catccc

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Re: Completely confused and not sure what to do
« Reply #2 on: June 28, 2016, 09:45:08 AM »
If the rent is not even covering the mortgage, this is not a smart move, IMO.  If you were in an area where the price to rent ratio was different, this might be a good idea, but that's not the case. 

It does not sound like you are well suited to be a landlord because of your worries over all the potential troubles.  It also sounds like your husband has not done his research on investing in real estate if the thinks that having a rental property with negative cash flow is a good idea.  He can try to bank on appreciation, but that doesn't give you anything to spend unless you sell or borrow against the place.

You should compare the assumed return of the real estate investment to the return on an investment in an index fund or something similar.  DH and I looked at a place that seemed like it would be decent as a rental property, then ran the numbers against a hypothetical investment with 7% return.  The difference was marginal, and we basically decided it was much better to sit back, do nothing, and earn 7% as opposed to have all the responsibilities and worries of being a landlord and maybe banking an extra grand a year.  Not that those were the exact numbers, but I wouldn't take a job as a property manager for $1,000 a year, and neither would DH. 

That's another thing with the rental.  You need to factor in property management costs, even if you are going to do it yourself.  What if one day you don't want to, or can't?  Also, because even if you are doing it yourself, you are forgoing work or leisure to tend to your rental property.  When DH and I were talking about our proposed real estate investment, I factored in $600/yr for lawn maintenance.  He said, "oh, I'll just do that."  And I said, "okay, so if someone offered you $600 to take care of their lawn for the year, you'd say yes?"  Well, he wouldn't.  So you really need to factor that stuff in, even if you are doing it yourself.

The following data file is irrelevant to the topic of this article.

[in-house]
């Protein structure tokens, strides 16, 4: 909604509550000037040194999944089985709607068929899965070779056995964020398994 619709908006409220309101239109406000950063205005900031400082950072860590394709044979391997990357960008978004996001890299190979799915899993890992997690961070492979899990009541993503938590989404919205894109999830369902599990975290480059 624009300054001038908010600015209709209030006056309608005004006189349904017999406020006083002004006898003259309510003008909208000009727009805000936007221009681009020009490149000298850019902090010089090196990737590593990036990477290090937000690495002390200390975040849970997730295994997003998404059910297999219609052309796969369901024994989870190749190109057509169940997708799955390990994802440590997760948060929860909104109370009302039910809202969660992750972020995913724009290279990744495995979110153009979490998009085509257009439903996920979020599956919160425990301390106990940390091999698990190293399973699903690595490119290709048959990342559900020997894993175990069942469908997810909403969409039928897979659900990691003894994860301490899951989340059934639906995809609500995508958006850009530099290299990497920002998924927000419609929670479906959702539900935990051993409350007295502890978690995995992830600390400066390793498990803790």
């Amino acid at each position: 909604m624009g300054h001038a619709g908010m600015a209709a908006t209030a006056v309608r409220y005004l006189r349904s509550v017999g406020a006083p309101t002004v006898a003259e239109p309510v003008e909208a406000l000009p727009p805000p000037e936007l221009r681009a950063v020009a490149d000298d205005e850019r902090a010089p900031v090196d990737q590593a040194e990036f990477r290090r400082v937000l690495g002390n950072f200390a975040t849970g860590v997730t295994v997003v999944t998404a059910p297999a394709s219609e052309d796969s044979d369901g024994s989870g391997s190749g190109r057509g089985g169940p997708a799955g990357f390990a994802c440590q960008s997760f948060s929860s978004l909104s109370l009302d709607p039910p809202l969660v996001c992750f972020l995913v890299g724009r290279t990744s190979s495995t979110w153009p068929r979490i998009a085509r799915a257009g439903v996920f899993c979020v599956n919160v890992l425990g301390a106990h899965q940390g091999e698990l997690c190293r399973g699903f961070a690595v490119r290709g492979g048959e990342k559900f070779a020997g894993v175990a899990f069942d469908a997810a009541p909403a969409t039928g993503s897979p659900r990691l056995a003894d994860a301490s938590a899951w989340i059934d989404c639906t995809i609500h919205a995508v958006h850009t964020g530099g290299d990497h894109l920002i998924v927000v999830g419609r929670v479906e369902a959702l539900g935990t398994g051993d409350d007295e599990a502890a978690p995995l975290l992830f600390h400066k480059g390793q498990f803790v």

Go to the real estate thread for more of this wake up call type stuff.  Because I used to look at properties and think "easy money," too.  But it's not always.

It doesn't sound like this is your best chance to get a large amount for retirement.  It's your chance to start a new, low paying career as a landlord, if that is what you want.  For your best chance at a large amount for retirement, learn to love your current home and invest anything extra you can save by not buying a rental property.

I suggest you post numbers over in the real estate area of the forum.  They will probably burst your husband's bubble.  But somebody needs to do it.

SwordGuy

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Re: Completely confused and not sure what to do
« Reply #3 on: June 28, 2016, 10:34:41 AM »
I think you are right to panic and back off.  This sounds like a terrible plan.

I suggest you and your spouse get this book and go thru it together.  It will teach you how to run the numbers to determine if it's a good rental property.

Then you'll have no reason to panic because you'll know whether to do the deal or not

https://www.amazon.com/Estate-Investor-Financial-Measures-Updated/dp/1259586189/ref=sr_1_fkmr0_1?ie=UTF8&qid=1467131559&sr=8-1-fkmr0&keywords=gallinelli+everything+you+want+to+know+about+cash+flow


ashfo

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Re: Completely confused and not sure what to do
« Reply #4 on: June 28, 2016, 12:06:23 PM »
I would run the numbers keeping 20% equity in your current home.  Right now you say it is worth $250,000 and you would have a mortgage of $240,000 on the property, which is only like putting 4% down.  Run the numbers with a mortgage of $200,000 to see if the investment would make sense, and that you would still be able to pay the mortgage on your new home because it would have a higher mortgage.  If these new numbers don't work, then it's probably best to just sell the old house and buy a better real estate investment or invest somewhere else.

Choices

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Re: Completely confused and not sure what to do
« Reply #5 on: June 28, 2016, 01:26:25 PM »
It does not sound like you are well suited to be a landlord because of your worries over all the potential troubles.  It also sounds like your husband has not done his research on investing in real estate if the thinks that having a rental property with negative cash flow is a good idea.  He can try to bank on appreciation, but that doesn't give you anything to spend unless you sell or borrow against the place.